The choices for P(S) were obtained as follows: First, in

this binary differential diagnosis, there are only 2 possibili-

ties—Spitz nevus and melanoma. Consequently, the a priori

probability that the patient has a melanoma is simply 1 –

P(S). For Bayes rule to work, P(S) should reflect the local

prevalence of Spitz nevus vs melanoma. Thus, if a search of

coded diagnoses for 1 year yielded 5 Spitz nevi and 100

primary melanomas, then P(S) would be estimated as 5/105

or approximately 0.048. Because some have suggested that

Spitz nevi represent fewer than 1% of all nevi3and because

in most pathology practices melanomas are less common

than nevi, P(S) should be higher than 0.01. A recent search

of the pathology files at Duke University Medical Center,

Durham, NC, which has a relatively large number of referred

melanomas, produced a value of 0.03 for P(S). Weedon2esti-

mated P(S) to be approximately 0.05. Finally, the report by

Herreid and Shapiro15of 177 cases of Spitz nevus during an

interval when 625 melanomas were observed yields a value

for P(S) of 0.22. Consequently, to illustrate Bayes rule, I

chose 4 values for P(S): 0.01, 0.03, 0.05, and 0.25.

Results

❚Figure 4❚ shows 3 plots of the conditional probability

that a lesion is a Spitz nevus given that patient age exceeds a

threshold, x, ie, P(Spitz | Age > x). The separate lines are for

3 values of P(S), namely 0.25 (curve A), 0.10 (curve B), and

0.01 (curve C), and all 3 were calculated using Equation 2.

These curves demonstrate how the probability of Spitz nevus

falls with increasing age, as expected, and they also demon-

strate that the value of P(Spitz | Age > x) depends strongly

on the choice of a priori probability of Spitz nevus (ie, P(S)).

The main results are given in ❚Table 2❚, which lists the

calculated conditional probabilities of Spitz nevus given that

patient age falls into specified intervals and using Equation

2. The entries demonstrate several aspects of Bayes rule in

the differential diagnosis. When the patient is younger than 4

years, the probability of a Spitz nevus is much higher than

melanoma, regardless of P(S). However, for patients older

than 8 years, the probability of Spitz nevus depends on P(S).

For example, when P(S) is approximately 0.03, then the

probability of Spitz nevus becomes less than that of

020 40 6080

1.0

0.8

0.6

0.4

0.2

0.0

P(Age > x | Mel)

Age in Years

0 204060

0.25

0.20

0.15

0.10

0.05

0.00

P(Spitz | Age > x)

Age in Years

A

B

C

❚Figure 3❚ A plot of P(Age > x | Mel) vs patient age. The

smooth line comes from the beta probability distribution

function with β = 4.0 and γ = 3.17; SPLUS software

(MathSoft, Seattle, WA) was used to calculate the function.

The points on the plot come from National Cancer Data Base

data on 20,165 patients with melanoma (Mel).

❚Figure 4❚ Three plots of the conditional probability that a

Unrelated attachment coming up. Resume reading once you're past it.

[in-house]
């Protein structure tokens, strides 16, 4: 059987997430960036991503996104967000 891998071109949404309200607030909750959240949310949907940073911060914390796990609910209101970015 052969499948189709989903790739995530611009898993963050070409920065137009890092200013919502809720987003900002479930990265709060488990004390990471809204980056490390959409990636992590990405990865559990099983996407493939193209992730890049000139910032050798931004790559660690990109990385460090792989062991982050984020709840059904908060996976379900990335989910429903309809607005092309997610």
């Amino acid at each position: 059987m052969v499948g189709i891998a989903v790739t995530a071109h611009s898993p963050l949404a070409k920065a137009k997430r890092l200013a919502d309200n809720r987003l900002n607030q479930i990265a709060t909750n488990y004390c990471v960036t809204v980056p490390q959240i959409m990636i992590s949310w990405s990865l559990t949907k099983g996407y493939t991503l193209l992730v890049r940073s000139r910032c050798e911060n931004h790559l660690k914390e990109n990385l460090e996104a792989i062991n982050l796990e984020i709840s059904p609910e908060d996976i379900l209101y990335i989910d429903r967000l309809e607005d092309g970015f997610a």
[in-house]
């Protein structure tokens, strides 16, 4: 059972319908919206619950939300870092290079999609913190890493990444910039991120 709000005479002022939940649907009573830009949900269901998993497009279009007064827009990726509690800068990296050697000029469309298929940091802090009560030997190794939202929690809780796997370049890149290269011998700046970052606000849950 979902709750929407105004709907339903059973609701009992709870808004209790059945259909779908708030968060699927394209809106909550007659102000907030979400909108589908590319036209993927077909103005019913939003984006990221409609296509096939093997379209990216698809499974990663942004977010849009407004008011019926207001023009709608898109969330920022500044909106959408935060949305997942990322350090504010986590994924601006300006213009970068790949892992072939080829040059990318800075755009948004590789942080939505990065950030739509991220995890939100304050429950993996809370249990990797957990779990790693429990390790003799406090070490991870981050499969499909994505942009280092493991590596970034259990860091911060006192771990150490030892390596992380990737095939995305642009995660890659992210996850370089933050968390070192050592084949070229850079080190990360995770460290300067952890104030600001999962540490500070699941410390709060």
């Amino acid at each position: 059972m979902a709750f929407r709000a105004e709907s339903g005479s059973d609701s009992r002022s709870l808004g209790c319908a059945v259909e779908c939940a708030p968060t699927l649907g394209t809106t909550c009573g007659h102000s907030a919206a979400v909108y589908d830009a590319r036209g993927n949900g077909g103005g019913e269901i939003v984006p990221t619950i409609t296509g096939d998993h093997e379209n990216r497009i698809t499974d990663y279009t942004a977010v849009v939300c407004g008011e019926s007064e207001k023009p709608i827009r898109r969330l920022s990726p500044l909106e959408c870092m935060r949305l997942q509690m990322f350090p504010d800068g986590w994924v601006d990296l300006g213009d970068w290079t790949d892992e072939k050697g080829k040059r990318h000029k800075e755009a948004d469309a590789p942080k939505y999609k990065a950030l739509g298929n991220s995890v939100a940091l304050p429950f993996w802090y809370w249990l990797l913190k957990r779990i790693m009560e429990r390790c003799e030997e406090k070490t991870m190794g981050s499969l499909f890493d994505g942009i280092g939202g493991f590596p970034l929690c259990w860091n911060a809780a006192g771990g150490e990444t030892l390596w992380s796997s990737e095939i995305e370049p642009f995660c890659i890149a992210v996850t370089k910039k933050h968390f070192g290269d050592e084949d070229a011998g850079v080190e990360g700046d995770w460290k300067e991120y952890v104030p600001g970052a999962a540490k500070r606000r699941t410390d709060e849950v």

lesion is a Spitz nevus given that patient age exceeds a

threshold, x, ie, P(Spitz | Age > x). The separate lines are for

3 values of P(S), namely 0.25 (curve A), 0.10 (curve B), and

0.01 (curve C), and all 3 were calculated using Equation 2.

❚Table 2❚

Effect of Patient Age on Predictive Probabilities of Spitz Nevus*

P(S)

Age Interval (y) 0.010.030.05 0.25

0-4

4-8

8-12

12-20

20-30

30-40

40-60

0.98

0.77

0.38

0.10

0.02

0.005

0.001

0.99

0.91

0.66

0.26

0.06

0.01

0.003

1.00

0.95

0.76

0.37

0.09

0.02

0.005

1.00

0.99

0.95

0.79

0.40

0.13

0.03

*Entries in the table are values of the conditional probability P(Spitz | Iage), which

was obtained from Bayes rule and Equation 2. P(S) is the a priori probability that

the lesion is a Spitz nevus in the local practice, and it can be estimated by

searching local databases for the relative frequencies of Spitz nevus and melanoma.

The probabilities in Table 2 are for the differential that comprises just 2 possible

diagnoses, ie, Spitz nevus and melanoma. Thus, for each entry in Table 2, the

estimated probability of melanoma [ie, P(Mel | Iage)] can be obtained by

subtracting the entry from 1.0.

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melanoma for ages older than 12 years, and between the ages

of 12 and 20 years, approximately 75% of lesions should be

expected to be melanoma. By contrast in a referral practice

with a higher frequency of Spitz nevi as, for example, with a

P(S) of 0.25, Spitz nevus should be expected to be more

likely than melanoma until patient age exceeds 20 years.

The entries in Table 2 also can be used as guidelines for

the overall probability of Spitz nevus given that the patient’s

age falls into certain groups. For example, for a pigmented

lesion in a 25-year-old patient in a practice where P(S) is

less than 0.06, Table 2 shows that Spitz nevus is less likely

than melanoma, with probabilities ranging from 0.02 to

0.09. If the diagnosis of Spitz nevus is chosen, Table 2 indi-

cates that it is a diagnosis of low overall probability. By

contrast if the diagnosis of melanoma is chosen for a 6-year-

old child, Table 2 once again indicates that the diagnosis is

unlikely, with a probability of occurring from 0.01 to 0.23.

Thus, Table 2 provides feedback on the likelihood of the

chosen diagnosis occurring in this age group. If an unlikely

diagnosis has been chosen, further consultation or even